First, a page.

He added, “This matter was met by a rapid move by the Qatar Central Bank, appointing advisers to investigate possible market manipulation, which was a major reason for studying the available methods to confront the war on the Qatari riyal, and working to stabilize the price without its collapse until today.”


He points out that the Qatar Bank’s discovery of the correspondence between the UAE ambassador to America, Yousef Al-Otaiba, and the Havilland Bank in Luxembourg, which outlined a plan to destabilize the Qatari economy, helped take preventive steps for the riyal.

He continued: “Perhaps the additional investigations carried out by the Qatar Central Bank, which also indicated the involvement of First Abu Dhabi Bank and Saudi Samba Bank, as well as Haviland Bank, are what prompted the Qataris to march towards defending their economy, before switching to filing cases to pursue these banks.”

In his speech, he considers that Qatar’s filing of cases in the courts of some countries such as the United States of America, in addition to filing other cases with the World Trade Organization and the International Civil Aviation Authority, “is an indication of the continuation of the Gulf conflict, which is escalating day by day, in contrast to the declared approach of resolving the crisis. “.

Economic plot

In June 2018, an investigative investigation broadcast by “Al-Jazeera” channel revealed data on international markets and exclusive documents and documents that unraveled the threads of a conspiracy against the Qatari economy.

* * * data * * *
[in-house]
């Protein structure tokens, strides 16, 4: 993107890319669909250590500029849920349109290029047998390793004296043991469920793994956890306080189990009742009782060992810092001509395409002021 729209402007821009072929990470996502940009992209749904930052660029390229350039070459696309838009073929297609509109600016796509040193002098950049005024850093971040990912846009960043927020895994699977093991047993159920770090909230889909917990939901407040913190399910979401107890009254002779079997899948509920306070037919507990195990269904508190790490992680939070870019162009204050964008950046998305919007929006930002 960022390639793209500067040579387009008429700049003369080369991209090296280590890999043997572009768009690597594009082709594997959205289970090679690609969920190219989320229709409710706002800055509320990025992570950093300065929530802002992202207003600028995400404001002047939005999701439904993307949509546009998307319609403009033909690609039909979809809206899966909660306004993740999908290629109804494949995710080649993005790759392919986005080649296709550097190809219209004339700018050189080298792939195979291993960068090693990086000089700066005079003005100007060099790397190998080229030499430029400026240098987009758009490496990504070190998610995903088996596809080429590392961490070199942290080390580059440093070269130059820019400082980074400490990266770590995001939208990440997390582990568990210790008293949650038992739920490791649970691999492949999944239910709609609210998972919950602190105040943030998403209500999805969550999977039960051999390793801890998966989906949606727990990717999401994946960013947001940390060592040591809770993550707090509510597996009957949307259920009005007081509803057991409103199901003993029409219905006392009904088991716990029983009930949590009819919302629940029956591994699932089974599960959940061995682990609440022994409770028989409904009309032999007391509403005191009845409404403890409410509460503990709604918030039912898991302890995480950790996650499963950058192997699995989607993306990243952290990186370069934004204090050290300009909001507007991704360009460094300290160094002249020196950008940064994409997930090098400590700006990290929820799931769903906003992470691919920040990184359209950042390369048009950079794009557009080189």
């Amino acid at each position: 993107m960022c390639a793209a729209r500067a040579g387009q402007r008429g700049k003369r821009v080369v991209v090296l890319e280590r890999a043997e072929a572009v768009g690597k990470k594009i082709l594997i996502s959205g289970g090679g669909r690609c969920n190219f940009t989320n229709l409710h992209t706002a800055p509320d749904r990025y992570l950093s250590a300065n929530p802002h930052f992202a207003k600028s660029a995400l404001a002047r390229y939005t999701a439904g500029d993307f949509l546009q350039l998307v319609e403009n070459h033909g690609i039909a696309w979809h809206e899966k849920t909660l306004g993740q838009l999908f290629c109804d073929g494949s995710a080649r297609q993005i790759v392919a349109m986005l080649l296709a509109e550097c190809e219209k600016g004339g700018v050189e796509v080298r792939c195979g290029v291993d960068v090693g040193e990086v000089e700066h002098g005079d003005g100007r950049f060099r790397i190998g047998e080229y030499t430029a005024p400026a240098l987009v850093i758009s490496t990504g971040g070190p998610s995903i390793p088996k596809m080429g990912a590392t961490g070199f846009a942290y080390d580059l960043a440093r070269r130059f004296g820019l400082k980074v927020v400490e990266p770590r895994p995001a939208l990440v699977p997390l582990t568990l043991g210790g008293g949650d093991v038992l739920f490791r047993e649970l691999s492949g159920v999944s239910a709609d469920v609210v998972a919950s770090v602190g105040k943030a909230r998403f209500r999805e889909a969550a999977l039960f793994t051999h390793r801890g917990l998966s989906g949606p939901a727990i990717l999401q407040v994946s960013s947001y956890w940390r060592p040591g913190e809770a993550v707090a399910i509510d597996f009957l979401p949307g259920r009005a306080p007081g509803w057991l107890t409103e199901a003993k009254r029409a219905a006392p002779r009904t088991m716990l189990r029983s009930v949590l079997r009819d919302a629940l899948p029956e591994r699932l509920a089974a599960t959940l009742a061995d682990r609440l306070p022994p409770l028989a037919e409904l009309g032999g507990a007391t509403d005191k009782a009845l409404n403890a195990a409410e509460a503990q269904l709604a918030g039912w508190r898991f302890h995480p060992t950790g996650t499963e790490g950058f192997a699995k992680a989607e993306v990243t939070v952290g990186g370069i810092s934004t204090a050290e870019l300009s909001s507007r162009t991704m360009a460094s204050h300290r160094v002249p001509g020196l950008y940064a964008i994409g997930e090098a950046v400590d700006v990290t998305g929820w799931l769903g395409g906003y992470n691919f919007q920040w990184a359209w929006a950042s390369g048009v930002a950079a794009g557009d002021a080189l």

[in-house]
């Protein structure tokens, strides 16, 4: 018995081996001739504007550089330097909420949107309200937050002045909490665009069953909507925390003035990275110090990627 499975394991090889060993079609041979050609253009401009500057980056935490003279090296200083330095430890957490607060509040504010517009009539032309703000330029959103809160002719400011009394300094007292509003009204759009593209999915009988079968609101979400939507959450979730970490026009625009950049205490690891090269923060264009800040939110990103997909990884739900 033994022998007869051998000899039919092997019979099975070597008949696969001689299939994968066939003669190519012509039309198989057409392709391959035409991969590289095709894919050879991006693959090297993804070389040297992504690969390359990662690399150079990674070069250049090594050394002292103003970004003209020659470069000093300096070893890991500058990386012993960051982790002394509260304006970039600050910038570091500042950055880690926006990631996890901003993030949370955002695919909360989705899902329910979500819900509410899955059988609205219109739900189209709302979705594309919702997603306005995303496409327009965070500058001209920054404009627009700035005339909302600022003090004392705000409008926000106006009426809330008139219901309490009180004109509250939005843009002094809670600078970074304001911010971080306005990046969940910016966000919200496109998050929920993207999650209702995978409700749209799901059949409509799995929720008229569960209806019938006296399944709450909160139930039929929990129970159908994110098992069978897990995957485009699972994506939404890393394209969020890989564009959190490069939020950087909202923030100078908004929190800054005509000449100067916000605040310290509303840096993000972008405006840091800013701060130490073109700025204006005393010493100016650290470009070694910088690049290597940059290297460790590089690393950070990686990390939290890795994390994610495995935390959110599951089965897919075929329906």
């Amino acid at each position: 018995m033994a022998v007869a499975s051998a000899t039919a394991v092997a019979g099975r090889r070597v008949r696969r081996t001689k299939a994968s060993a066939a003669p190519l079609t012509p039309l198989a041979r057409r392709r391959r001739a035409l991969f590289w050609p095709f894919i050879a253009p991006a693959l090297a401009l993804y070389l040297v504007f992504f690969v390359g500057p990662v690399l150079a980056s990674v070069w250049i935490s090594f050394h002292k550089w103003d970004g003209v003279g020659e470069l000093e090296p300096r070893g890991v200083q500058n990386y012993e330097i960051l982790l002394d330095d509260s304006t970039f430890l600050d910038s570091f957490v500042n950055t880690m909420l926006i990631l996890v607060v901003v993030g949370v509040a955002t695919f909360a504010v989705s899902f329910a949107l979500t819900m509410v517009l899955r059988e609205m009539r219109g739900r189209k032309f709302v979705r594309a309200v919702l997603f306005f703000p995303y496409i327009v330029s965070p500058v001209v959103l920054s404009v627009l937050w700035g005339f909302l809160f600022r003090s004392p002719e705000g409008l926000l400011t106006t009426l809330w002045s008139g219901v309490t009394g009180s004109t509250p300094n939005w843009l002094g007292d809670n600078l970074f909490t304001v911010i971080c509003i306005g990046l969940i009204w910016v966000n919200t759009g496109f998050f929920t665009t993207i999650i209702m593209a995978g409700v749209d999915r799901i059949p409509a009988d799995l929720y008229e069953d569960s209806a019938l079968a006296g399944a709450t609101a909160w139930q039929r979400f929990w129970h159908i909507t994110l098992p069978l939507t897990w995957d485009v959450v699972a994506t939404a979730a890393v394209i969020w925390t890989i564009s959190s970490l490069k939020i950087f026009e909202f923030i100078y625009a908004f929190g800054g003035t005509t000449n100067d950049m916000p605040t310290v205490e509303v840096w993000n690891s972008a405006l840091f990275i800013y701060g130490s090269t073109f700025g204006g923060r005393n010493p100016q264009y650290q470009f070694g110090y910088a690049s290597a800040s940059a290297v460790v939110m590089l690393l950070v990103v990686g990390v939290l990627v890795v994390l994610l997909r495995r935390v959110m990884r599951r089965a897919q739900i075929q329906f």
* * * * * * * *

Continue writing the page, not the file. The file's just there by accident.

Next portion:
The investigation revealed the entities and people who stood behind this war, one of which was the cessation of circulation of the Qatari currency in the British capital, London.

The investigation stated that Emirati officials used the US bank (Luxembourg-based) Haviland as a financial arm to manipulate the currency and Qatari bonds abroad.

The investigation revealed that the attempts to manipulate the Qatari currency targeted the Qatar Central Bank, to drain its foreign exchange reserves.

In December 2017, the Qatar Central Bank announced that it had opened a legal investigation into the attempts of the blockading countries to harm the Qatari economy by manipulating the currency markets, securities and derivatives.

Saudi Arabia, the UAE, Bahrain and Egypt imposed a land, air and sea blockade on Qatar on June 5, 2017, accusing it of supporting terrorism, which Doha denies, and says it is facing a conspiracy aimed at confiscating its sovereign and national decision.

Maintain the economy

During 2019 and 2020, the Emir of Qatar, Sheikh Tamim bin Hamad Al Thani, confirmed that his country had overcome the “negative effects” of the boycott imposed on it by four Arab countries, with the Qatari economy making remarkable progress.

In his two speeches before the Shura Council, he said that the economic situation has witnessed a significant improvement, indicating that the GDP at current prices in Qatar grew during 2018 by about 15%, while the non-hydrocarbon GDP grew by about 9%.

Sheikh Tamim reviewed the most important initiatives, projects and policies pursued by his country, which he said: “It shows that we have overcome the negative effects of the blockade, and that we are moving steadily towards achieving the goals of Qatar National Vision 2030.”


He stated that the reports indicate remarkable progress in the field of economic diversification, encouragement of the private sector, increasing the productive capacities of electric generation plants, and establishing an advanced agricultural, animal and fish production system.

He stressed that his country was able to restore the state’s reserves and bring them to higher levels than they were before the boycott, and the Qatari riyal also maintained its stability and value, despite the multiple and systematic attempts to cause its collapse.